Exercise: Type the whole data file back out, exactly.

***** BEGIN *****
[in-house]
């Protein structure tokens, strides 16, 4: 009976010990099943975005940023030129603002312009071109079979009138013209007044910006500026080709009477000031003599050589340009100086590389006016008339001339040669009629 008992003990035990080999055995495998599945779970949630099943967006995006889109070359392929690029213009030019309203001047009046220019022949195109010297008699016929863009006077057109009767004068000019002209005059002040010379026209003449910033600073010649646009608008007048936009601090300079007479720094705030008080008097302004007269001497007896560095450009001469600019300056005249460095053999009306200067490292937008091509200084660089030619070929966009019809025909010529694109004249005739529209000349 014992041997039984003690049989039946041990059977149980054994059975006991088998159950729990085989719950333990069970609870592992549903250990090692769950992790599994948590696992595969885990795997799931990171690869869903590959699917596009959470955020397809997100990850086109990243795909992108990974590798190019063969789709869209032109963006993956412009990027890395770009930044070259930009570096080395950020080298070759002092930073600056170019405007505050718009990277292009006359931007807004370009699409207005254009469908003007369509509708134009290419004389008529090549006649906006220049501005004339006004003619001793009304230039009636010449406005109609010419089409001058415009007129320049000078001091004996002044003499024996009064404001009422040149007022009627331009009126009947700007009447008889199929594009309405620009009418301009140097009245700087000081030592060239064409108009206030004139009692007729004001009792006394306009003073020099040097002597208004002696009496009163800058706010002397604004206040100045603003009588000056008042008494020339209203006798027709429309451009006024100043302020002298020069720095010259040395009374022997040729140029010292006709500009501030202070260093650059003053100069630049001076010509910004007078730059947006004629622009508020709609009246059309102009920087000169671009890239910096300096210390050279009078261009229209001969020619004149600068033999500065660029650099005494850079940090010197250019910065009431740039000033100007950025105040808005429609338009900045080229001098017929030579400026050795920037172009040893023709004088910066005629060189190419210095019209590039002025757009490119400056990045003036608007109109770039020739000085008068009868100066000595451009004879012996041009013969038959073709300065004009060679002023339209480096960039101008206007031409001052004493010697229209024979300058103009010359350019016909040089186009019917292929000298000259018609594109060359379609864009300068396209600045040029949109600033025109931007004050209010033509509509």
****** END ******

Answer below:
[in-house]
């Protein structure tokens, strides 16, 4: 009976010990099943975005940023030129603002312009071109079979009138013209007044910006500026080709009477000031003599050589340009100086590389006016008339001339040669009629 008992003990035990080999055995495998599945779970949630099943967006995006889109070359392929690029213009030019309203001047009046220019022949195109010297008699016929863009006077057109009767004068000019002209005059002040010379026209003449910033600073010649646009608008007048936009601090300079007479720094705030008080008097302004007269001497007896560095450009001469600019300056005249460095053999009306200067490292937008091509200084660089030619070929966009019809025909010529694109004249005739529209000349 014992041997039984003690049989039946041990059977149980054994059975006991088998159950729990085989719950333990069970609870592992549903250990090692769950992790599994948590696992595969885990795997799931990171690869869903590959699917596009959470955020397809997100990850086109990243795909992108990974590798190019063969789709869209032109963006993956412009990027890395770009930044070259930009570096080395950020080298070759002092930073600056170019405007505050718009990277292009006359931007807004370009699409207005254009469908003007369509509708134009290419004389008529090549006649906006220049501005004339006004003619001793009304230039009636010449406005109609010419089409001058415009007129320049000078001091004996002044003499024996009064404001009422040149007022009627331009009126009947700007009447008889199929594009309405620009009418301009140097009245700087000081030592060239064409108009206030004139009692007729004001009792006394306009003073020099040097002597208004002696009496009163800058706010002397604004206040100045603003009588000056008042008494020339209203006798027709429309451009006024100043302020002298020069720095010259040395009374022997040729140029010292006709500009501030202070260093650059003053100069630049001076010509910004007078730059947006004629622009508020709609009246059309102009920087000169671009890239910096300096210390050279009078261009229209001969020619004149600068033999500065660029650099005494850079940090010197250019910065009431740039000033100007950025105040808005429609338009900045080229001098017929030579400026050795920037172009040893023709004088910066005629060189190419210095019209590039002025757009490119400056990045003036608007109109770039020739000085008068009868100066000595451009004879012996041009013969038959073709300065004009060679002023339209480096960039101008206007031409001052004493010697229209024979300058103009010359350019016909040089186009019917292929000298000259018609594109060359379609864009300068396209600045040029949109600033025109931007004050209010033509509509």